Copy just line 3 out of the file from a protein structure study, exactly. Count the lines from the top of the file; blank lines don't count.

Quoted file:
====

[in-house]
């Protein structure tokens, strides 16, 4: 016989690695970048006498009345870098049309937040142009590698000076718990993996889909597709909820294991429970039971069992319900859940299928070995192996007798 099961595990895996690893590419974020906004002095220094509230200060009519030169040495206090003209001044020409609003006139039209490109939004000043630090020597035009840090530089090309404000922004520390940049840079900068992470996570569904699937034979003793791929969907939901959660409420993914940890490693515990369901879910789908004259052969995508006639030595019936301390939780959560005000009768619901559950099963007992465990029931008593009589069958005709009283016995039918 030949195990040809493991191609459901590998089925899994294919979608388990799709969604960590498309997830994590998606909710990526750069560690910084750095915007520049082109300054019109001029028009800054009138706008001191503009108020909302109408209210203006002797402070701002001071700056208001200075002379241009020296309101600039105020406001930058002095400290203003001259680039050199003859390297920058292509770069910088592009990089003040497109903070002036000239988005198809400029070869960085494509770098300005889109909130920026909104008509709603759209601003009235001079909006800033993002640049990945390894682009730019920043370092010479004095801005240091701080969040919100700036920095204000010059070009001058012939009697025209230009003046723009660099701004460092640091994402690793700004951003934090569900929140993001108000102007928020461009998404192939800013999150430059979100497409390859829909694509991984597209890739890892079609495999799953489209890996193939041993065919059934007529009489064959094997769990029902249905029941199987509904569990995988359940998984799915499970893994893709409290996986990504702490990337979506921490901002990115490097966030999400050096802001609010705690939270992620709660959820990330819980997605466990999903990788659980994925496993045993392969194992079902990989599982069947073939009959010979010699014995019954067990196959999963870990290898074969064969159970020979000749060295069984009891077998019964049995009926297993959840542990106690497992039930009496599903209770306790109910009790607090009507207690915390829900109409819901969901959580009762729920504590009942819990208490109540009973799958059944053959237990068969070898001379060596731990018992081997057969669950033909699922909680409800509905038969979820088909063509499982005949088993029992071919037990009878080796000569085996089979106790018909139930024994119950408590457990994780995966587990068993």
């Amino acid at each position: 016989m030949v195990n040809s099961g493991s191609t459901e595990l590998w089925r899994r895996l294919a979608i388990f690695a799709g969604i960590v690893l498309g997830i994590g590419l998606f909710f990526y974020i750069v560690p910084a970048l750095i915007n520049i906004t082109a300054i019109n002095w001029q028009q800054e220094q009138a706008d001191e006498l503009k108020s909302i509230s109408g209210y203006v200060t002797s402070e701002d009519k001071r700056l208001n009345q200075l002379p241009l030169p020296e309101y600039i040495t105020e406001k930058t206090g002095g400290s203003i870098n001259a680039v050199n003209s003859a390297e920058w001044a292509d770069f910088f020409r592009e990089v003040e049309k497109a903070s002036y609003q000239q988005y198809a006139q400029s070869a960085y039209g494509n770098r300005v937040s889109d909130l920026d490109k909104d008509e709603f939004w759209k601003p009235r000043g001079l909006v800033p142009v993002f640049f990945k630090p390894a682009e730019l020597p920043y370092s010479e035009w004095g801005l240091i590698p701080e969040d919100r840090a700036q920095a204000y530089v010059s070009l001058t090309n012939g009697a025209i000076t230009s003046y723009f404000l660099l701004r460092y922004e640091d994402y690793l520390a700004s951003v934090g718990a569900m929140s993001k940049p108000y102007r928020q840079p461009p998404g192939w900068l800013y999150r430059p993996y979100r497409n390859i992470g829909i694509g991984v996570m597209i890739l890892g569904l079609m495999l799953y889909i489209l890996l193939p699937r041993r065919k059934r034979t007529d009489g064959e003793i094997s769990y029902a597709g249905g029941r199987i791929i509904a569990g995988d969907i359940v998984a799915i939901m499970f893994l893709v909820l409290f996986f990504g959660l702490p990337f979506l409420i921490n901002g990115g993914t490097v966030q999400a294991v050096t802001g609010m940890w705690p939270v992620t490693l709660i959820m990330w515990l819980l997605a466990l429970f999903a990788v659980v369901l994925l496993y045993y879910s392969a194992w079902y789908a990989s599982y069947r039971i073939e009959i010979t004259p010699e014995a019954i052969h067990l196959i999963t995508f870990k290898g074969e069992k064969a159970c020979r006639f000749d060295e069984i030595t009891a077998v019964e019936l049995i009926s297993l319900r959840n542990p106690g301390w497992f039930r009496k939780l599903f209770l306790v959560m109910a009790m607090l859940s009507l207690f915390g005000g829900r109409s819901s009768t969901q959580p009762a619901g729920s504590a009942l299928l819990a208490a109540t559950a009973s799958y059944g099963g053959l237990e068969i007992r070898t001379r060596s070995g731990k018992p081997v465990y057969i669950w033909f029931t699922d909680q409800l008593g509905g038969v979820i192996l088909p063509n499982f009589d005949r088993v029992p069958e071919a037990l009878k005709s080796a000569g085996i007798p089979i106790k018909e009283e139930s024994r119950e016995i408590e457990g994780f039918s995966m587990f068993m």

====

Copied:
């Amino acid at each position: 016989m030949v195990n040809s099961g493991s191609t459901e595990l590998w089925r899994r895996l294919a979608i388990f690695a799709g969604i960590v690893l498309g997830i994590g590419l998606f909710f990526y974020i750069v560690p910084a970048l750095i915007n520049i906004t082109a300054i019109n002095w001029q028009q800054e220094q009138a706008d001191e006498l503009k108020s909302i509230s109408g209210y203006v200060t002797s402070e701002d009519k001071r700056l208001n009345q200075l002379p241009l030169p020296e309101y600039i040495t105020e406001k930058t206090g002095g400290s203003i870098n001259a680039v050199n003209s003859a390297e920058w001044a292509d770069f910088f020409r592009e990089v003040e049309k497109a903070s002036y609003q000239q988005y198809a006139q400029s070869a960085y039209g494509n770098r300005v937040s889109d909130l920026d490109k909104d008509e709603f939004w759209k601003p009235r000043g001079l909006v800033p142009v993002f640049f990945k630090p390894a682009e730019l020597p920043y370092s010479e035009w004095g801005l240091i590698p701080e969040d919100r840090a700036q920095a204000y530089v010059s070009l001058t090309n012939g009697a025209i000076t230009s003046y723009f404000l660099l701004r460092y922004e640091d994402y690793l520390a700004s951003v934090g718990a569900m929140s993001k940049p108000y102007r928020q840079p461009p998404g192939w900068l800013y999150r430059p993996y979100r497409n390859i992470g829909i694509g991984v996570m597209i890739l890892g569904l079609m495999l799953y889909i489209l890996l193939p699937r041993r065919k059934r034979t007529d009489g064959e003793i094997s769990y029902a597709g249905g029941r199987i791929i509904a569990g995988d969907i359940v998984a799915i939901m499970f893994l893709v909820l409290f996986f990504g959660l702490p990337f979506l409420i921490n901002g990115g993914t490097v966030q999400a294991v050096t802001g609010m940890w705690p939270v992620t490693l709660i959820m990330w515990l819980l997605a466990l429970f999903a990788v659980v369901l994925l496993y045993y879910s392969a194992w079902y789908a990989s599982y069947r039971i073939e009959i010979t004259p010699e014995a019954i052969h067990l196959i999963t995508f870990k290898g074969e069992k064969a159970c020979r006639f000749d060295e069984i030595t009891a077998v019964e019936l049995i009926s297993l319900r959840n542990p106690g301390w497992f039930r009496k939780l599903f209770l306790v959560m109910a009790m607090l859940s009507l207690f915390g005000g829900r109409s819901s009768t969901q959580p009762a619901g729920s504590a009942l299928l819990a208490a109540t559950a009973s799958y059944g099963g053959l237990e068969i007992r070898t001379r060596s070995g731990k018992p081997v465990y057969i669950w033909f029931t699922d909680q409800l008593g509905g038969v979820i192996l088909p063509n499982f009589d005949r088993v029992p069958e071919a037990l009878k005709s080796a000569g085996i007798p089979i106790k018909e009283e139930s024994r119950e016995i408590e457990g994780f039918s995966m587990f068993m």